Tuesday, November 15, 2005

NAR: 3Q Median Sales Prices

NAR Third Quarter Median Sales Prices werereleased this morning. Link. Median Sales Price of Existing Single-Family Homes for Metropolitan Areas.

Here is a list of those metropolitan areas where the price median sales price fell in the 3rd quarter 2005 compared to the 2Q 2005:

  • Albuquerque, NM
  • Charleston, WV
  • Colorado Springs, CO
  • Decatuar, IL
  • Dallas-FtWorth, TX
  • Edison, NJ
  • Green Bay, WI
  • Kankakee, IL
  • Memphis, TN
  • Minneapolis-Saint Paul, MN
  • Rockford, IL
  • Sarasota-Bradenton-Venice, FL
  • Southbend, IN
  • Souix Falls, SD
  • San Francisco-Oakland-Fremont, CA
  • Pittsfield, MA

The 4th Quarter, NAR reports will show many more housing markets experiencing price declines. Despite NAR's anti housing bubble propaganda the bubble will pop.


  1. Amazing that Dallas fell. Prices there were already very low, and then you had all those people moving in because of Katrina.

    Back in 2001 or 2002, when telecom was still sort of alive, a very nice, relatively new house in the DFW area would run just under 250K, while a nice, not-quite-as-new house in Manassas, Virginia was just under 300K.

    Now, you can get a beautiful, all brick, recent construction, 4 bedroom house in DFW for under $200K, and those somewhat older houses in Manassas will run you over 400K. But I guess the DFW houses are still on the way down.

    Just goes to show, once it starts to go down, it can keep going down a long way.

  2. One other general comment regarding the use of median home prices to gauge the health of the market. Median home price does NOT adjust for quality or sales volume...it merely lists the middle value of all homes sold during that period. So...if the median in 2q05 was 250K (for a 1 BR, 1 BA condo) but jumped to 300K in 3q05 (for a 2br 2ba townhouse) a drop has potentially already occurred, it just can't be seen by looking ONLY at median price.

    I find it quite ironic that government released economic statistics use "quality adjustments" like hedonic pricing to understate inflation statistics. While this trade industry avoids at all costs the mention that median price is not a good indicator of price action in any market.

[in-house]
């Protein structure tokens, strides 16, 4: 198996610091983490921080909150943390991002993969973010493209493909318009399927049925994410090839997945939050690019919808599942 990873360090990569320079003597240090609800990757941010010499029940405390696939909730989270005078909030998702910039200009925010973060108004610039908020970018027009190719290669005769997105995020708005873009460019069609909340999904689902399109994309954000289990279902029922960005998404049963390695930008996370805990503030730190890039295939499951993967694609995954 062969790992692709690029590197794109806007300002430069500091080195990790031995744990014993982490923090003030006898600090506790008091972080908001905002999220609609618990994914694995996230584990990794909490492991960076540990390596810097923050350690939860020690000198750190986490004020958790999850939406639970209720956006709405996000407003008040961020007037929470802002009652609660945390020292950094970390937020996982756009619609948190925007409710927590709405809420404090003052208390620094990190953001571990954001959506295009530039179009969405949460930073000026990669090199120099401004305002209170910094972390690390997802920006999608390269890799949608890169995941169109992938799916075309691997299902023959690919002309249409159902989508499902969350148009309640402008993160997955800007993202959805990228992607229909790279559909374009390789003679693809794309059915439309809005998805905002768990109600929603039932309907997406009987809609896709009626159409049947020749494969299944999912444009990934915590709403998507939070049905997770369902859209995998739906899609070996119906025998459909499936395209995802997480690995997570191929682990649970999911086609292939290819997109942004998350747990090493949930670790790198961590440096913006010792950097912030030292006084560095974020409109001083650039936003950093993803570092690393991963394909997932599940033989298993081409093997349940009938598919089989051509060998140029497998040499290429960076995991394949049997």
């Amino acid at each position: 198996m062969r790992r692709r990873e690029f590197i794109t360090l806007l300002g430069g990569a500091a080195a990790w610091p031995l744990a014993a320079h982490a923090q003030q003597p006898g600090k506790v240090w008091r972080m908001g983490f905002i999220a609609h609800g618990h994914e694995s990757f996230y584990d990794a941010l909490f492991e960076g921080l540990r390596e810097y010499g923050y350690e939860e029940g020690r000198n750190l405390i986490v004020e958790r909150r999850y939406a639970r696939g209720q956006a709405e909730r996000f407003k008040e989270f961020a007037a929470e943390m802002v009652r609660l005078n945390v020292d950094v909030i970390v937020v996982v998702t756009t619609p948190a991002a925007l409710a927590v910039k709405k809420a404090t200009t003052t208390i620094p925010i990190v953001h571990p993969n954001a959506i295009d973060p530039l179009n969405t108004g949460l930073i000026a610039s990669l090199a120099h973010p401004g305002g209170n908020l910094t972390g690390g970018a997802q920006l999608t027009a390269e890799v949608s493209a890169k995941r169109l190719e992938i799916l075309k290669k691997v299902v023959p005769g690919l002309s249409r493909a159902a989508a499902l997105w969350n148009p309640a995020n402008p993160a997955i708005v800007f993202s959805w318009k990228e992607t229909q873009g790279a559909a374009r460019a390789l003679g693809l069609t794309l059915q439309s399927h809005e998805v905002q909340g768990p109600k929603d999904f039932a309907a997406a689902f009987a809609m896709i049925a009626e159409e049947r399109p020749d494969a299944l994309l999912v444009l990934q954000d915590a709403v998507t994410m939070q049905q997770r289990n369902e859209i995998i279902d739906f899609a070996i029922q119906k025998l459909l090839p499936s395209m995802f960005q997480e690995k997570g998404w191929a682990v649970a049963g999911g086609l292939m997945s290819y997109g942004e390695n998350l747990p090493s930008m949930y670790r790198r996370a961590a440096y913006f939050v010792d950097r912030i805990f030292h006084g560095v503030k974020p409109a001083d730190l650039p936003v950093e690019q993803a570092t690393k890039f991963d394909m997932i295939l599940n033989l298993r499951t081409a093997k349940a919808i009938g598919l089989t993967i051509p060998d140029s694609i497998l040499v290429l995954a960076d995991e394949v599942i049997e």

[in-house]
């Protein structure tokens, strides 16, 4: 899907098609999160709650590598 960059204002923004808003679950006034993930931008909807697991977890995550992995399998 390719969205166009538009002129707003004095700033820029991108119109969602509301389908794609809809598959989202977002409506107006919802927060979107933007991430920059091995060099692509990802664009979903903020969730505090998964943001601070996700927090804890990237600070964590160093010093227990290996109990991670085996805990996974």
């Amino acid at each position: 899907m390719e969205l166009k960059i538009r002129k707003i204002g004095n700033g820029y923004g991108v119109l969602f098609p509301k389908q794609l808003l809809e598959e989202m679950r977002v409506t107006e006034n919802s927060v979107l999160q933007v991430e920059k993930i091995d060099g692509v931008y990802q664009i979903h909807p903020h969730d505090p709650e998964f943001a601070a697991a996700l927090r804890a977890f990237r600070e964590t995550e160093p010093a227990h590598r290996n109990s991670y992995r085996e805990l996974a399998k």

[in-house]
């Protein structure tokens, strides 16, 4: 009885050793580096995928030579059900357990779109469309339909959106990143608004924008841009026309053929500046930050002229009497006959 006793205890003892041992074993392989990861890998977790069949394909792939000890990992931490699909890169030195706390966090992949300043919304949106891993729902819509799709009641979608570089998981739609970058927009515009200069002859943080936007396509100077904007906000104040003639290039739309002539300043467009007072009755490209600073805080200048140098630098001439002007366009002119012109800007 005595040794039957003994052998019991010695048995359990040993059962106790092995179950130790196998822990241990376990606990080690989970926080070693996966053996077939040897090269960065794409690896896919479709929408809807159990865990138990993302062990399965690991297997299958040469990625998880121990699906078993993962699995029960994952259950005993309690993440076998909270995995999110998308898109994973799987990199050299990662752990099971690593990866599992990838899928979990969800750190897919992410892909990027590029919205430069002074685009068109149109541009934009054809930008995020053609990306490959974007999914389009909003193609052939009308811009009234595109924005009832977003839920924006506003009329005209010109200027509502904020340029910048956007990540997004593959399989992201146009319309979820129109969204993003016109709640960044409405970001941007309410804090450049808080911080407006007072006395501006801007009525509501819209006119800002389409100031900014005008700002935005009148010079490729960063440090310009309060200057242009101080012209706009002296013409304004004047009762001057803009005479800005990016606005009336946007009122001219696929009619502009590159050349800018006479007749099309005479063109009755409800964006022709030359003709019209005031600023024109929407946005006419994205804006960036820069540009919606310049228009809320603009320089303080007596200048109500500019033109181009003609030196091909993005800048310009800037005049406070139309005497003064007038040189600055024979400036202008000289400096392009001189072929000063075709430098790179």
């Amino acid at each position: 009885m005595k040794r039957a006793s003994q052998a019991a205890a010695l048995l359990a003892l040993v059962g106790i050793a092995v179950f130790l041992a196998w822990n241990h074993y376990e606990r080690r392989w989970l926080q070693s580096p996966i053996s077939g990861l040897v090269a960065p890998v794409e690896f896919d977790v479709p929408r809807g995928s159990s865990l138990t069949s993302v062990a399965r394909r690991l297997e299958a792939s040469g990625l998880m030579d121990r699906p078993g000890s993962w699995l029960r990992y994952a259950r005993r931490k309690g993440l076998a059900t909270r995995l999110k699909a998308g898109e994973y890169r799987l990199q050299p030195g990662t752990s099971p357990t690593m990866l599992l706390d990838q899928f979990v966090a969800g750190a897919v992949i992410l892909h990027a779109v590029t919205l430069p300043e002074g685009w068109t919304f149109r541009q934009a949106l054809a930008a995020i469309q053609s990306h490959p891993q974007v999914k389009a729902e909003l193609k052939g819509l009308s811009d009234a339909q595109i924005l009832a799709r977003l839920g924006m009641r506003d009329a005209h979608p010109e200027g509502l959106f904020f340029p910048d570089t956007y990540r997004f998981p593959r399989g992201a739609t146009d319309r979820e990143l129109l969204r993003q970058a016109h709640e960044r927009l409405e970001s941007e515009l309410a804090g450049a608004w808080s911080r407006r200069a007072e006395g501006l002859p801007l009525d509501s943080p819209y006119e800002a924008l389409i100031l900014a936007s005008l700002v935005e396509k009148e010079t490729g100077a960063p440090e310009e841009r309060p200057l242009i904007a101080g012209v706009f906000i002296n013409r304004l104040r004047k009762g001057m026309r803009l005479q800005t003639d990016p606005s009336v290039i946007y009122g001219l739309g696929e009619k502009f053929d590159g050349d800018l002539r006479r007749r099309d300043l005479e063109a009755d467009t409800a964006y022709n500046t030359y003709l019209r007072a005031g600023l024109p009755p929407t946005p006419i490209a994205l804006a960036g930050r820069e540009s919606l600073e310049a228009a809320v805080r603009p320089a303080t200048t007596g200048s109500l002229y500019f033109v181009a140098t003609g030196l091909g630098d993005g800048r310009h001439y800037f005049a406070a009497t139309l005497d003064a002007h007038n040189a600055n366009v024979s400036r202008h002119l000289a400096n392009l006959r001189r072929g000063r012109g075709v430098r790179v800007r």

As Mark Twain said, lies, damn lies and statistics.

  3. Anonymous...your comment struck a chord. Most recent homebuyers, if they even concede a price drop will occur, usually dull the point by saying "well, it will only be a 10-20% drop at most"...or some such "low" percentage. Well, guess what? Assuming that HB paid $300K 2 years ago and those 2 years have seen 20% appreciation, this means the house is currently worth approx. $440K...a 20% drop would mean the house goes down to $360K. A 40% drop would take the house down to <$280K, or less than the original price paid. This demonstrates the point that a decrease equal in % terms to the initial increase will completely erase any gain and indeed turn it into a loss.

    I believe this lesson will be learned in the coming years many times over.

  4. Does anyone happen to have the Q2 reports saved? I was meaning to grab a copy this morning prior to release but forgot about it. I want to check whether the Q2 preliminary numbers were revised upwards or downwards.


  5. http://www.realtor.org/Research.nsf/files/REL05Q2T.pdf/$FILE/REL05Q2T.pdf

  6. October statistics are out from mdrealtor.org.

    I've updated my graph.

  7. According to th NAR stats year to year im my neck of the woods (Hartford CT metro) is up only 8.2% Median price of a home now 260K- Still seeing overpriced condos selling for too much, and small started homes also overpriced.